Facebook recently announced that they have made their forecasting tool, Prophet, open source. This is great news for data scientists and business analysts alike—forecasting is an important but tricky process that is critical to many, both for-profit and non-profit organizations. The Prophet forecasting tool is able to make sophisticated predictions extremely fast—within milliseconds! It is particularly valuable for people who need forecasting data but don’t have the time or skills to develop their own models.
The open sourcing of Facebook Prophet reinforces the growing trend of making sophisticated data science techniques accessible to non-experts and non-programmers. As Facebook describes it:
We have observed two main themes in the practice of creating a variety of business forecasts:
- Completely automatic forecasting techniques can be brittle and they are often too inflexible to incorporate useful assumptions or heuristics.
- Analysts who can produce high quality forecasts are quite rare because forecasting is a specialized data science skill requiring substantial experience.
The result of these themes is that the demand for high quality forecasts often far outstrips the pace at which analysts can produce them. This observation is the motivation for our work building Prophet: we want to make it easier for experts and non-experts to make high quality forecasts that keep up with demand.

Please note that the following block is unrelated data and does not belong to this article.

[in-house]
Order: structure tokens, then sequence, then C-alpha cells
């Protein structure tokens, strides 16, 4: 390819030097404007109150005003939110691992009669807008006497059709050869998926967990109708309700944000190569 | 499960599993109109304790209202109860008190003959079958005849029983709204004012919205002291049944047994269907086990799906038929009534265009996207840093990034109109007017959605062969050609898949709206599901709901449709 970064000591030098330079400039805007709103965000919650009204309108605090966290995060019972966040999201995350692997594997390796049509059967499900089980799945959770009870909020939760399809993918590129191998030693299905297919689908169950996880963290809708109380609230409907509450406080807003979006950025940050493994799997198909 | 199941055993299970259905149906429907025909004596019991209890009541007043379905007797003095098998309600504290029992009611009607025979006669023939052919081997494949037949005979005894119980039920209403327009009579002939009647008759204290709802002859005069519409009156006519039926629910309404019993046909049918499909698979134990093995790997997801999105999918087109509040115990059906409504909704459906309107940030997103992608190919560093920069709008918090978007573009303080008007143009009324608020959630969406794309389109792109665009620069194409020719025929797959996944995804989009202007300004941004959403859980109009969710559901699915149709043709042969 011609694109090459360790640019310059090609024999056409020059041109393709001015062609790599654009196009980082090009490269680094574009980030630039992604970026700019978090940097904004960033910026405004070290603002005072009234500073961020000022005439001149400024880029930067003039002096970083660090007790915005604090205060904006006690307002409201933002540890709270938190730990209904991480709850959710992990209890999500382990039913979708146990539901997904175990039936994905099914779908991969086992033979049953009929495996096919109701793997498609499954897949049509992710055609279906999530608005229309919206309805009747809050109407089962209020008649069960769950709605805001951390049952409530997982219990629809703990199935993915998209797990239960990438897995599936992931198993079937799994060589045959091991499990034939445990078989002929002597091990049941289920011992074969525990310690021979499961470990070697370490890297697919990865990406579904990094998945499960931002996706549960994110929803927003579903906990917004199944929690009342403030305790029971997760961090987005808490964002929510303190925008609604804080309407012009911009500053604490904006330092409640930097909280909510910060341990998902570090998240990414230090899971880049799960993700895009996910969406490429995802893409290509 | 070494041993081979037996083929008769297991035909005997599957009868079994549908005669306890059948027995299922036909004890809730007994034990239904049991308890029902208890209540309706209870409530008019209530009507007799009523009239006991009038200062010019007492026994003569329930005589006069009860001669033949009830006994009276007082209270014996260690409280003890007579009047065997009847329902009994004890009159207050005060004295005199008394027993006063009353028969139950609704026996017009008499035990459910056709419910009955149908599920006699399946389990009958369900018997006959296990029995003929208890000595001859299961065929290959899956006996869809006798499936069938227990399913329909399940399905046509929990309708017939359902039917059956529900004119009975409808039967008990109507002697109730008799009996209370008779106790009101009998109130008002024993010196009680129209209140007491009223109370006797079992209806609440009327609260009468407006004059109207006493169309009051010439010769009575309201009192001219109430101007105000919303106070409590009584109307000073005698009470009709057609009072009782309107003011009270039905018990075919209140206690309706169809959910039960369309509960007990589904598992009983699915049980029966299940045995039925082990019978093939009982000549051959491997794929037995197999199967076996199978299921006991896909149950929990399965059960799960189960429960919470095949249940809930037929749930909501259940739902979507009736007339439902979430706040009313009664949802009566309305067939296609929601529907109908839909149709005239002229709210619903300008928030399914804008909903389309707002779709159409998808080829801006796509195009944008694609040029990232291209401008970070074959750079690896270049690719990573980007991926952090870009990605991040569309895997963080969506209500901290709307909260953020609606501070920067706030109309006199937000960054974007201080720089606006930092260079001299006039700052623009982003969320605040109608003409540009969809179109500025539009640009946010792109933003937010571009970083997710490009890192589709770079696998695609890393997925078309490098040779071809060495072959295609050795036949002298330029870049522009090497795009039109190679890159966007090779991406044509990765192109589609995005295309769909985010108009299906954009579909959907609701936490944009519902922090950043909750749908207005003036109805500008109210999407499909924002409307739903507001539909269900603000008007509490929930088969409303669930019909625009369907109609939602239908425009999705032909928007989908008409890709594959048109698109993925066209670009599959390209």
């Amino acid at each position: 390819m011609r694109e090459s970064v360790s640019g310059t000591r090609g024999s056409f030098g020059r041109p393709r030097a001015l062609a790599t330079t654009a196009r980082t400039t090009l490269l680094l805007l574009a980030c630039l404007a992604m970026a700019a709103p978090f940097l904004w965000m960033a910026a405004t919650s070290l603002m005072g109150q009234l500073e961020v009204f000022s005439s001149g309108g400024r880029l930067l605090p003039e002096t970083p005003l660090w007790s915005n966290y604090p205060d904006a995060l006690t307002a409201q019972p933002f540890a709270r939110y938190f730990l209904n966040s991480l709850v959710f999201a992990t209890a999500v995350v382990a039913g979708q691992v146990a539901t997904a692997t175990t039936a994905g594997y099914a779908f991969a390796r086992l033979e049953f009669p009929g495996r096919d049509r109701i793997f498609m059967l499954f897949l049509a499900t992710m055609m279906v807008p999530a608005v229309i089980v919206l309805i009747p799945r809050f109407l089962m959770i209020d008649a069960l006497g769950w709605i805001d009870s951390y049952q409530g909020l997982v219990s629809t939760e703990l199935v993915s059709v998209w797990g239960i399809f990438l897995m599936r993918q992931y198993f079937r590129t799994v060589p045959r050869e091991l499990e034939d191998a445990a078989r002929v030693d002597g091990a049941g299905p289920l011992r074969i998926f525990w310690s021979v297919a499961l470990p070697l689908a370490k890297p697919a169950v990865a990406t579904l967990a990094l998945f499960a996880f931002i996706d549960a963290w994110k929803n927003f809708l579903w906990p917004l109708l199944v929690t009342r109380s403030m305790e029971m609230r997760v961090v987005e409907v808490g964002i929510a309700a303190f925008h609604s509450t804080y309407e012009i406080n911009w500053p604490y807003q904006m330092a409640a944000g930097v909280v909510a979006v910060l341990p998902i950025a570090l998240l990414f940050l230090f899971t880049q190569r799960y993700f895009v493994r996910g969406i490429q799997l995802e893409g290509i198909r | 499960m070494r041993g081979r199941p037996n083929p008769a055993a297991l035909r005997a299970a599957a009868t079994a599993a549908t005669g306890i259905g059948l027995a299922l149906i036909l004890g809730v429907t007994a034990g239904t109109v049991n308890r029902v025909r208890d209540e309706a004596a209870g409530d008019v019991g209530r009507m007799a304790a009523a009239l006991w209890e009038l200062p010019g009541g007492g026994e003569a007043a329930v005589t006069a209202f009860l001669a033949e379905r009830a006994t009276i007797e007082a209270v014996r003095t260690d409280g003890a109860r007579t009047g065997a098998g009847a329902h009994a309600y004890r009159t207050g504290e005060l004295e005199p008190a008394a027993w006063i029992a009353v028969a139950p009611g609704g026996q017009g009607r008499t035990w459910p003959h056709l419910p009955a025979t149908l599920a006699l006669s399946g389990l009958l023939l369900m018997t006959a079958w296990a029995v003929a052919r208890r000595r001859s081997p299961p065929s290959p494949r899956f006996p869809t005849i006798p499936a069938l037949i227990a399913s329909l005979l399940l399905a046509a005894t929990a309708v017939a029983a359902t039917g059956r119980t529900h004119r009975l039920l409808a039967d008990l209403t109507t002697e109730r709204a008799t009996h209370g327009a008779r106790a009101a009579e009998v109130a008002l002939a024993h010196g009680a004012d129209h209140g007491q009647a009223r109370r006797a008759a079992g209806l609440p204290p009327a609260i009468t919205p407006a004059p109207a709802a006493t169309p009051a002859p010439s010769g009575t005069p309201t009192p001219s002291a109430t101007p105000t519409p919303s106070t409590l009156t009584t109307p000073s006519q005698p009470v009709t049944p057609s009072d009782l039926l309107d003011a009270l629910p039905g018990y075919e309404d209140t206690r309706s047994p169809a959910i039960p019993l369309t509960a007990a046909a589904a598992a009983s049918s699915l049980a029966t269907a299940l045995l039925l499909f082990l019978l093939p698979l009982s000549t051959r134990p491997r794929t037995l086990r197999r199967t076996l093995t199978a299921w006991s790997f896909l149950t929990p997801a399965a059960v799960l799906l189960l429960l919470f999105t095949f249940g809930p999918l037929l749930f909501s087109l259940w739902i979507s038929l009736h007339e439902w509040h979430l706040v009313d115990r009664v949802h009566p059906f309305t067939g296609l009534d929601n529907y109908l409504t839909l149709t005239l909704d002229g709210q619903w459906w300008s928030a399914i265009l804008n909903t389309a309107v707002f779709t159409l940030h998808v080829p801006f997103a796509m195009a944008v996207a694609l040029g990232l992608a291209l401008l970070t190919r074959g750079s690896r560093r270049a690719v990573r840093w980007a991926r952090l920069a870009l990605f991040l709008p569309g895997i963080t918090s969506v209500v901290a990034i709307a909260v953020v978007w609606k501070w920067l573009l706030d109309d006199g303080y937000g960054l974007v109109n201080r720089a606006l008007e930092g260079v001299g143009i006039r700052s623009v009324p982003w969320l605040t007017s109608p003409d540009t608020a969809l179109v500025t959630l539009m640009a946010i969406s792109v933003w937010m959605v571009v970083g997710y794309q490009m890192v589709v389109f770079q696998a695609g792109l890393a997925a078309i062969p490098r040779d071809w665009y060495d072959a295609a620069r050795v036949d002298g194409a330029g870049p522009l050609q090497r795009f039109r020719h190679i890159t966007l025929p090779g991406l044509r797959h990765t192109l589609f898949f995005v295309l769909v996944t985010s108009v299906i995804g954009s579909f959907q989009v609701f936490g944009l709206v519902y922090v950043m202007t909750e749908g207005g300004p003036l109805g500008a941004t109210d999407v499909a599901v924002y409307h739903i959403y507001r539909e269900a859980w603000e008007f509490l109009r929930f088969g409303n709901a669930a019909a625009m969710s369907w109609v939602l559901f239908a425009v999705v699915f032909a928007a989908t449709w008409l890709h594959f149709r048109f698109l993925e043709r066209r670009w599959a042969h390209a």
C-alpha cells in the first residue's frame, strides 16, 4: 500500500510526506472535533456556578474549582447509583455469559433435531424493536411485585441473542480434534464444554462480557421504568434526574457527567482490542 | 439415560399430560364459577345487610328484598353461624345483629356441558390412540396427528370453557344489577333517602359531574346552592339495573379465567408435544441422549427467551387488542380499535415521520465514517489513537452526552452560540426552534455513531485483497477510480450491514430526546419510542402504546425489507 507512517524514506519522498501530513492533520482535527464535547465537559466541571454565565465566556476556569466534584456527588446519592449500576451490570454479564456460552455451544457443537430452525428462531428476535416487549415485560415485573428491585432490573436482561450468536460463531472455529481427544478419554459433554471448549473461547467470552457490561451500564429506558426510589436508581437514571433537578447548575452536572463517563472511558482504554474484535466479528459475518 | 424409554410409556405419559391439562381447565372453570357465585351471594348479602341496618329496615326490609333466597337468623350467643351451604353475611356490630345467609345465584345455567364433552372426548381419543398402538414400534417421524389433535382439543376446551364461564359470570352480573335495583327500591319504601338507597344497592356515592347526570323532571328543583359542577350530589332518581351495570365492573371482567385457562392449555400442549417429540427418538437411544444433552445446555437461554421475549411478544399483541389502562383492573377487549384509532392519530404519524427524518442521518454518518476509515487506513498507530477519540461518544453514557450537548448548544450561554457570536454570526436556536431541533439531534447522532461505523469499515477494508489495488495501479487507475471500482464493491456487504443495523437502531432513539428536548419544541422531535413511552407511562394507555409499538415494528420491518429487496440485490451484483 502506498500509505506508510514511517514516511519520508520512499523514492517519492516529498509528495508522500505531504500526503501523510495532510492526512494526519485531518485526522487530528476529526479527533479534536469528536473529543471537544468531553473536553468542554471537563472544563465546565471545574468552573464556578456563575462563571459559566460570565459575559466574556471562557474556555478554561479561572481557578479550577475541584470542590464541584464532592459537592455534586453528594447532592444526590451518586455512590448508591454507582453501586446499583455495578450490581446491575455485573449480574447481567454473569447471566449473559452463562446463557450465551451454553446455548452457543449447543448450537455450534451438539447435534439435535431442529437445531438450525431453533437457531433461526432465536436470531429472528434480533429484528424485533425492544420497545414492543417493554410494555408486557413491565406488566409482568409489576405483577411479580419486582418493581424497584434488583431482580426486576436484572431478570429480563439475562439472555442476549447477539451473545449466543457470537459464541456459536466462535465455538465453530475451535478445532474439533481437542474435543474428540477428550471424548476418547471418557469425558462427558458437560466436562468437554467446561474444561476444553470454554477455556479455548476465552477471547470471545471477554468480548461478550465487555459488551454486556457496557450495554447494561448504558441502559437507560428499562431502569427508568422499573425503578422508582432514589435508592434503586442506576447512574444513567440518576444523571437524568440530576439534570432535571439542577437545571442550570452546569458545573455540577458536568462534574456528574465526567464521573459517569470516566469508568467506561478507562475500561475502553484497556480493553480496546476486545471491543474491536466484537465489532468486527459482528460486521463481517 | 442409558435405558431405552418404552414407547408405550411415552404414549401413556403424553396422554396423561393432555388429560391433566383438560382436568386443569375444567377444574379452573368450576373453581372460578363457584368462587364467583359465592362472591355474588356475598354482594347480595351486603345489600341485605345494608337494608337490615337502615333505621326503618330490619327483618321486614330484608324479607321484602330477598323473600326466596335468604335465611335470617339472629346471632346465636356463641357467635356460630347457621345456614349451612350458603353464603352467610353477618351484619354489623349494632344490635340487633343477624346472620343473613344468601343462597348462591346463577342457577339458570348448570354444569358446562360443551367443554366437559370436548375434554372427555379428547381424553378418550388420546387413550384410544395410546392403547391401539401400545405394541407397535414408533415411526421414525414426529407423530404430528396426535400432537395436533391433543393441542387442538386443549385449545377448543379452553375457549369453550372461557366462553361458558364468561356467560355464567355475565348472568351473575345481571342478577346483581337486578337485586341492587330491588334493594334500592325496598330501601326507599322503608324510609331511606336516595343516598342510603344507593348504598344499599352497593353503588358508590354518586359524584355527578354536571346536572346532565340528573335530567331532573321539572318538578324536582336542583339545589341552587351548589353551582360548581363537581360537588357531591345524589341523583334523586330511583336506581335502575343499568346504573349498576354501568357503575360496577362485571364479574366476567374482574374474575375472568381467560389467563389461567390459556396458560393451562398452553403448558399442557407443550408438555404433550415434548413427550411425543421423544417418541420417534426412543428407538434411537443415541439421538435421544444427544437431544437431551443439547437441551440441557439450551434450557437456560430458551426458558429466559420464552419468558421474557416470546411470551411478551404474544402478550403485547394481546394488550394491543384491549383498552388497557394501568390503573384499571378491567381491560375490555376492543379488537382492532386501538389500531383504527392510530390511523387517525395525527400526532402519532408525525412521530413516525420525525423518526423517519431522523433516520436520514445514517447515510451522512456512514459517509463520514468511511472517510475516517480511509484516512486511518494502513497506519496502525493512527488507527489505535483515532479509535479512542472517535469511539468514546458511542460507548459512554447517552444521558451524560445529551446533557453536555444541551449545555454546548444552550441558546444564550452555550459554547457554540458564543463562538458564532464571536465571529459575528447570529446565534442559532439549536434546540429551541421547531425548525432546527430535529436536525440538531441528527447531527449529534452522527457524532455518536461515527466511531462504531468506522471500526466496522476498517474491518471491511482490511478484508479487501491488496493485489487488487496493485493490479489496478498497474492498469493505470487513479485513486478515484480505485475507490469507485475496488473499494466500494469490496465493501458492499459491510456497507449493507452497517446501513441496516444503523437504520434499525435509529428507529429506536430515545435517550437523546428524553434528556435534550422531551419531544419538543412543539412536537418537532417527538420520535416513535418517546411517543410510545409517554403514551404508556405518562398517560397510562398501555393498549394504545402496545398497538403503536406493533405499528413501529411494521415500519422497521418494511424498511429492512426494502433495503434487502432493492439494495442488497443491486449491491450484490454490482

Facebook built Prophet on top of Stan, a NumFOCUS sponsored project. Stan is a probabilistic programming language and suite of coding tools that allows users to implement complex methods in statistical probability. In particular, Stan gives users access to Bayesian modeling techniques and Hamiltonian Monte Carlo (HMC) analysis, which is a way of numerically solving an otherwise impossible problem by simulation, like flipping a coin a lot to estimate the probability that it lands on heads. Monte Carlo methods can be applied to mathematical or physical systems to predict things like what tomorrow's weather will be or where a pollen grain being randomly buffeted by gas molecules will end up. Interest in Bayesian statistical methods has exploded over the past 30 years with the onset of modern computing:
Bayesian inference remained extremely difficult to implement until the late 1980s and early 1990s when powerful computers became widely accessible and new computational methods were developed. The subsequent explosion of interest in Bayesian statistics has led not only to extensive research in Bayesian methodology but also to the use of Bayesian methods to address pressing questions in diverse application areas such as astrophysics, weather forecasting, health care policy, and criminal justice. (bayesian.org)
Stan is a state-of-the-art Bayesian data analysis program developed thanks to the time and efforts of more than two dozen statisticians, computer scientists, mathematicians, and other researchers. Most of these developers were only able to work on Stan with the support of a variety of foundations, grants, and sponsors—many from the world of academia.
In using Stan as the basis of the Prophet forecasting tool, Facebook follows what is regarded as best practice in the tech business, which is to make use of existing free software languages and tools to create proprietary code. (The free and open source infrastructure of our contemporary tech-infused lives needs support to remain sustainable, which is why organizations like NumFOCUS exist!) In choosing to make Prophet open source, Facebook does a great service to the data science and business community while “paying it forward” for building the tool on top of open source software like Stan.
NumFOCUS is proud to support the development of innovative and game-changing tools like Facebook’s Prophet by providing a sustainable home for open source scientific software like Stan!